“To really distinguish the ideal and the real is to understand how they are distinguished in practice, and not in thought – in what we do, and not in what we represent ourselves as doing.”

“A philosophy that doesn’t try to understand social reality – that doesn’t try to understand its own connection to a world that wasn’t created to be philosophisable – is not being done seriously.”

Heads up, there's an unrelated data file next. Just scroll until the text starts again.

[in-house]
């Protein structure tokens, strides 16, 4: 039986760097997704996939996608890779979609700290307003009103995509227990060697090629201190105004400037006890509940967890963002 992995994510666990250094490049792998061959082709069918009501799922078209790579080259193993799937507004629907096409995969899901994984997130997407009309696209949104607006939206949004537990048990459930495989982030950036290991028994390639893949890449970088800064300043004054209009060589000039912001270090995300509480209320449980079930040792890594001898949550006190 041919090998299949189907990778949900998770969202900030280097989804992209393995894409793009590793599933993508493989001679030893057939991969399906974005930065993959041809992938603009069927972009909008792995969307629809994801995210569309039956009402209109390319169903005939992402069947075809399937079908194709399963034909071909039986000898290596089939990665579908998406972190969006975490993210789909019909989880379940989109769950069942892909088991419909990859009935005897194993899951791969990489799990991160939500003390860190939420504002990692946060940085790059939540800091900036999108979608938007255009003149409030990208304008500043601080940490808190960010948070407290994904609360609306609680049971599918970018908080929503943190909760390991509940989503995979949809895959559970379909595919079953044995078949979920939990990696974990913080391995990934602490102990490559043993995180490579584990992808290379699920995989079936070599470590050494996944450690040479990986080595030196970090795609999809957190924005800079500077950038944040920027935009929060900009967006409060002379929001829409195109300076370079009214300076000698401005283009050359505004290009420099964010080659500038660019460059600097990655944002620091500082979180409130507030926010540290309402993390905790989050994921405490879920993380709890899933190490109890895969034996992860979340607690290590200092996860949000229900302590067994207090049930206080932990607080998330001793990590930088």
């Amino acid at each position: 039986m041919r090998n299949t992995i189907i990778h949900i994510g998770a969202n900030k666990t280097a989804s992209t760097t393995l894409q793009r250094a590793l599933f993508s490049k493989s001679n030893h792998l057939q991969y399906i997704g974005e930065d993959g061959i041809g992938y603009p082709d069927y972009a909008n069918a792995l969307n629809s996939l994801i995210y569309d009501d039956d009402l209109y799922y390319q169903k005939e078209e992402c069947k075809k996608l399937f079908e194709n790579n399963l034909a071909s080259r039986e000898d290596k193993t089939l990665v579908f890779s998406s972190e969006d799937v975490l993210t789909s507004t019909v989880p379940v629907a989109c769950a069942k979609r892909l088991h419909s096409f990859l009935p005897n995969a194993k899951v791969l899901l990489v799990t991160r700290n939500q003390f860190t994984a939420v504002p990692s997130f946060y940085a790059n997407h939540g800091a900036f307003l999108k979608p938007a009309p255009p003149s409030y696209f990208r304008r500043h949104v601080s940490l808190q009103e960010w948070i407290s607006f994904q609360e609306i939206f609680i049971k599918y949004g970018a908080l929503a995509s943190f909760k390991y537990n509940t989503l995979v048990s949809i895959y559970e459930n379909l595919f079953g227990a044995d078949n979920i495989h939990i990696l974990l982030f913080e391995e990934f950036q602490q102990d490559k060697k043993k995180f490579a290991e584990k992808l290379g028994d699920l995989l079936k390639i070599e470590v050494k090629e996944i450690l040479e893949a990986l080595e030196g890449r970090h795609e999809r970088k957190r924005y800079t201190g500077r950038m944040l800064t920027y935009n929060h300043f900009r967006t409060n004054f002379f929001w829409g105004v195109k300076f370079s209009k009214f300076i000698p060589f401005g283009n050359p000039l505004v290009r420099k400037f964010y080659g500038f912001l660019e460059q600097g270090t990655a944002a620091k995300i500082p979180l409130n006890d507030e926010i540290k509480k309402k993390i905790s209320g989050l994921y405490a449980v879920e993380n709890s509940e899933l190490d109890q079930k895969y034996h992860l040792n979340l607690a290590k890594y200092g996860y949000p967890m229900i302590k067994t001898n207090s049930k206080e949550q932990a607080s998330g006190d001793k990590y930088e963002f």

This kind of statement should put us on notice, but also we don’t want to be too reactionary to this reactionary statement and proclamation. Yes; as I have said elsewhere in this blog, philosophy should consider actual real issues. Yet, of course, philosophy and social reality cannot be distinguished except under particular conditions, conditions that allow for what is particular. I am not sure why or how any one could write anything that has any meaning or purpose behind it and not be considering the social arena. We could even go so far as to say that a discourse, or philosophy, that would situate itself in not having to do with the social realm is actually a move that finds itself in contradiction such that its meaning would have to be non sequitur to the proposed area that it addresses. Indeed; as I have indicated of a certain non-philosophy: It is done in Bad Faith. But then isn’t that the real issue? The issue of Reality?